WEDNESDAY, APRIL 4: In the last seven months the SPCA has dealt with more than 100 welfare investigations in Bermuda.
And the charity has submitted four files to the Department of Public Prosecutions with a view to bringing criminal charges for animal neglect or cruelty against owners.
Since the SPCA’s new Inspector, Glyn Roberts, arrived at the end of August 2011 he has kept a record of every case the SPCA has been asked to look into.
The results show a number of interesting island trends.
Of the 117 investigations that have been conducted since the end of August, most have involved animals in Pembroke. A total of 24 investigations have taken place in the parish.
Somerset and St George’s were the second most common location for complaints, with 11 investigations each.
Meanwhile, dogs are by far the most frequent subjects of an investigation.
They accounted for more than 50 per cent of the complaints received by the SPCA.
Pit bulls accounted for 21 of the 60 dog investigations.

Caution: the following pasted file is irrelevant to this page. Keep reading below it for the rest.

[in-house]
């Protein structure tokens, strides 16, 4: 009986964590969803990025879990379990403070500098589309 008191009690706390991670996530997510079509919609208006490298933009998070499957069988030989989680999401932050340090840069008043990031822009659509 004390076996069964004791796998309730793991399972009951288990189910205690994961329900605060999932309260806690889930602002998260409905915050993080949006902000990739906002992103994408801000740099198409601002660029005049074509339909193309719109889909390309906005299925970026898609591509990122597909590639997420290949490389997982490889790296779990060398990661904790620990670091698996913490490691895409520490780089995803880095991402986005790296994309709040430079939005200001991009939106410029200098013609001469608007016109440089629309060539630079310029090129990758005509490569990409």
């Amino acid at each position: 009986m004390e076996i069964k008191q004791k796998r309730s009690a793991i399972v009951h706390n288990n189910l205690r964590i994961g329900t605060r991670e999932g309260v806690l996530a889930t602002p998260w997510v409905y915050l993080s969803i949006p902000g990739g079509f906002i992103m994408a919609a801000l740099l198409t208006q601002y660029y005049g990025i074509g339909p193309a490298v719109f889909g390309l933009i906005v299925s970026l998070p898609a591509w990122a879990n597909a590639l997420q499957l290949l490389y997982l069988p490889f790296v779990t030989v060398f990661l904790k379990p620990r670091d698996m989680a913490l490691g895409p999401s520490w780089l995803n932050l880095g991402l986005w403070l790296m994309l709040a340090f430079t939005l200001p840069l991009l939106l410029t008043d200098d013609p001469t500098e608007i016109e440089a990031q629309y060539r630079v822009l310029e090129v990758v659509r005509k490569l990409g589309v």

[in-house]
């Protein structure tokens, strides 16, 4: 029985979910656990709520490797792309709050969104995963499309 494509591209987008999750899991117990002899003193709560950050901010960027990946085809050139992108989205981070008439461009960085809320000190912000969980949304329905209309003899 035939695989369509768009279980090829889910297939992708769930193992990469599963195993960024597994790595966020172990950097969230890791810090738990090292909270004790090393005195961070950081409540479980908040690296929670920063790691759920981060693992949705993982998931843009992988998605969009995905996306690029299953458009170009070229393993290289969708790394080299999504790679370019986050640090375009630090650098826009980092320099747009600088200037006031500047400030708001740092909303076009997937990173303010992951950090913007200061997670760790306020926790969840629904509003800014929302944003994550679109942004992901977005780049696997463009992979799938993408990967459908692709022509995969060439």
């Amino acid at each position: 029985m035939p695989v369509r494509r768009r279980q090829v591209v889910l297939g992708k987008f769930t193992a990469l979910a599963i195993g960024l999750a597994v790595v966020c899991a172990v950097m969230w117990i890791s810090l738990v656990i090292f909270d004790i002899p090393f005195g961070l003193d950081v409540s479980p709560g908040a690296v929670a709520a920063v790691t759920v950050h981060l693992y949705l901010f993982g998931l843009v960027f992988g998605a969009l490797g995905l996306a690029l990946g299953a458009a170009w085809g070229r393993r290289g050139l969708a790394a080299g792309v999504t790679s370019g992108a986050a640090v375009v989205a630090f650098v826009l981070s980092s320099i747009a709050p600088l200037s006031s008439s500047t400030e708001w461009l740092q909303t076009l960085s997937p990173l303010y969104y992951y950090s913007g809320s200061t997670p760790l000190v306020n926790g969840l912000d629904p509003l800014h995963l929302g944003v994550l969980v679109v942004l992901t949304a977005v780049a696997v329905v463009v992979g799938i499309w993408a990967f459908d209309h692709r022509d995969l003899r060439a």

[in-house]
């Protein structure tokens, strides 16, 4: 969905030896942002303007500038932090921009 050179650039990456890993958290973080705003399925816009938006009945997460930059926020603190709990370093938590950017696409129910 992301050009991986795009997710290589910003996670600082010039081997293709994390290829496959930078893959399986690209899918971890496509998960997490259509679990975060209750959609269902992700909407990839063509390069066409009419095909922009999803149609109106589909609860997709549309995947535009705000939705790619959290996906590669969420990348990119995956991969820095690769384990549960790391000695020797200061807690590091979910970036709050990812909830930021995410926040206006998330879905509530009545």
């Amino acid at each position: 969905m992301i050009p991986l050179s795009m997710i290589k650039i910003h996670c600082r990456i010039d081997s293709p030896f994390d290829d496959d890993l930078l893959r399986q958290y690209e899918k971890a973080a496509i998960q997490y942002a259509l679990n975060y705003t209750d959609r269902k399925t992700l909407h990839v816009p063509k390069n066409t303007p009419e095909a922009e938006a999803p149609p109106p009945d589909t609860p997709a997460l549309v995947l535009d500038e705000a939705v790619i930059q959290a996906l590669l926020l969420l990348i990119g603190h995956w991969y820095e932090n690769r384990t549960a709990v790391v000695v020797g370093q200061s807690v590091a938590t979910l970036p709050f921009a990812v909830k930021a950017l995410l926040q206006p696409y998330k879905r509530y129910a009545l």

But the charity has also looked into complaints about cats, chickens, goats, hamsters, parrots, pigs and cows.
Mr Roberts said: “Often we end up giving advice in investigations and then check up again at a later date to ensure the advice has been taken on board and followed.
“But it is also important to understand we can take enforcement action, obtain warrants and seize animals in serious cases or where advice is simply ignored.
Just last month the SPCA responded to 15 calls, which involved injured, sick or trapped cats and four dog complaints, including an animal, which had been killed by a car.
Staff were also involved in removing seven cats from a property, which was condemned by the Health Department.
Mr Roberts added: “The Inspectorate Department of the SPCA comprises myself and Animal Welfare Officer Debbie Masters.
“We provide 24/7 365 days-a-year cover and also undertake home checks and vet runs for the shelter, along with providing transport for SPCA events.”
The Bermuda Sun contacted the Government’s Animal Wardens to find out how many cases they had taken to court in the last year.
We were told the Department of Environmental Protection had recorded ‘at least’ 15 convictions and one acquittal over the last four years ‘for various offences including at least three cruelty convictions’.
We asked again how many convictions for animal cruelty had been secured in the last 12 months but did not receive an answer.